The Internet penetration rate [11] is defined as the percentage of the population that has ever used the Internet to browse for a product online, and Internet shopping adoption rate as the percentage of the population that has ever purchased anything directly online. More exactly, the penetration rate [8] is the measure of use, or reach, and indicates the share of individuals in a country, region, or group that uses e-commerce. The average revenue per user (ARPU) [12] is a key metric that is commonly used by regulators and industry observers to track and compare market performance. Table 1 shows the data for these indicators split on the five continents. Regarding the number of users, most are in Asia, with a value of 1,893.6 million users, and the fewest in Australia, with a value of 21.4. Europe and America have a close number of users, with values of 558.2 and 584.1 million. In terms of penetration rate, Europe is at the top, with a penetration rate of 66.1, followed by America with 60.8, and the lowest value is Africa 26.5. Regarding ARPU, Australia is by far the highest value, namely 846.06. Below is America with a value of 507.84, followed by Europe with a value of 463.55. Africa is at a great distance from the rest of the continents with a value of only 35.72.

The revenues on the largest segments of the market, segmented by continent, are shown in Table 2. Thus, we can see that in the field of fashion, which holds the supremacy, the highest incomes are made in Asia, being worth 249,903 million [euro]. The values for America and Europe in the field of fashion are very close, of 75,194, respectively 74,969. And Africa is in the last place, with a value of 2,605. In the field of electronics & media, Asia again ranks first with a value of 151,468, followed by America and Europe with fairly close values, namely 68,401 and 63,787, respectively. The least developed segment is the food & personal care, and the lowest value is 962 recorded in Africa and the largest one is 58,474 in Asia.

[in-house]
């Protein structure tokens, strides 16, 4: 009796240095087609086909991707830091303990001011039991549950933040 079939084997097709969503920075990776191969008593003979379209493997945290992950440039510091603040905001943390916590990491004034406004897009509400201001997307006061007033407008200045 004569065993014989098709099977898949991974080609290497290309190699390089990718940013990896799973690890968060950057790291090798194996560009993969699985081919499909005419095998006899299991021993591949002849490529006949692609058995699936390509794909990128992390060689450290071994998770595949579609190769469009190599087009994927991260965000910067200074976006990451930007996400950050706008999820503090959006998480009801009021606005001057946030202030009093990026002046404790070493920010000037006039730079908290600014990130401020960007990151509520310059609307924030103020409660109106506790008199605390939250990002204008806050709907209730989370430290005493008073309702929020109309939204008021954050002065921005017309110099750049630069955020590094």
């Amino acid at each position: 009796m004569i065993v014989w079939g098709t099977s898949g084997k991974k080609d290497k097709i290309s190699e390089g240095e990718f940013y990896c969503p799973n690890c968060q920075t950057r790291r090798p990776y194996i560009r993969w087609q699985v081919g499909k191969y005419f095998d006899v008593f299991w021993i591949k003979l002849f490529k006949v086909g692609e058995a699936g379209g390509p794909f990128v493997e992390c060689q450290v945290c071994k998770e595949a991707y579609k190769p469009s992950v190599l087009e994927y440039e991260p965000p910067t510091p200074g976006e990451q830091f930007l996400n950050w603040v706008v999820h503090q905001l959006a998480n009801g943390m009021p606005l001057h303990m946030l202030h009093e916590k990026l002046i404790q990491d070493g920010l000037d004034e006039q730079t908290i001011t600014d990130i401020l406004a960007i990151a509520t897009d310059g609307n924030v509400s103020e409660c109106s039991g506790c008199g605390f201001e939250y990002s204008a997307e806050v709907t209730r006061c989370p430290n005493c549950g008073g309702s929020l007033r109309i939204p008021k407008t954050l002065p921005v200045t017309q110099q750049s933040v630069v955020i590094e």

Regarding the distribution of users by age ranges, we can see in Fig. 1 that there are significant differences between Asia and Europe. For the other continents, the data are not available, but we have included the data that are available for Romania. We can see that the age range 18-24 has a share of 23.3% in Asia and only 13.0% in Europe. This discrepancy is also maintained over the 25-34 year range where we have 34.3% in Asia and in Eurpoa 23.7%. In the range of 35-44, the values are relatively close. Differences are found in the range of 45-54, with a value of 14.0% for Asia and 22.9% for Europe. In the 55-64 range, the discrepancy is accentuated quite a lot, and the value of 4.4% for Asia is 3.9 times lower than the value of 17.0% for Europe. Therefore we can conclude that in Asia young people are very active and present on the Internet in the e-commerce market, and in Europe the old ones. As an overview, we can see in Fig. 1, that there are no major differences between the age segments between the inhabitants of Romania and those of Europe.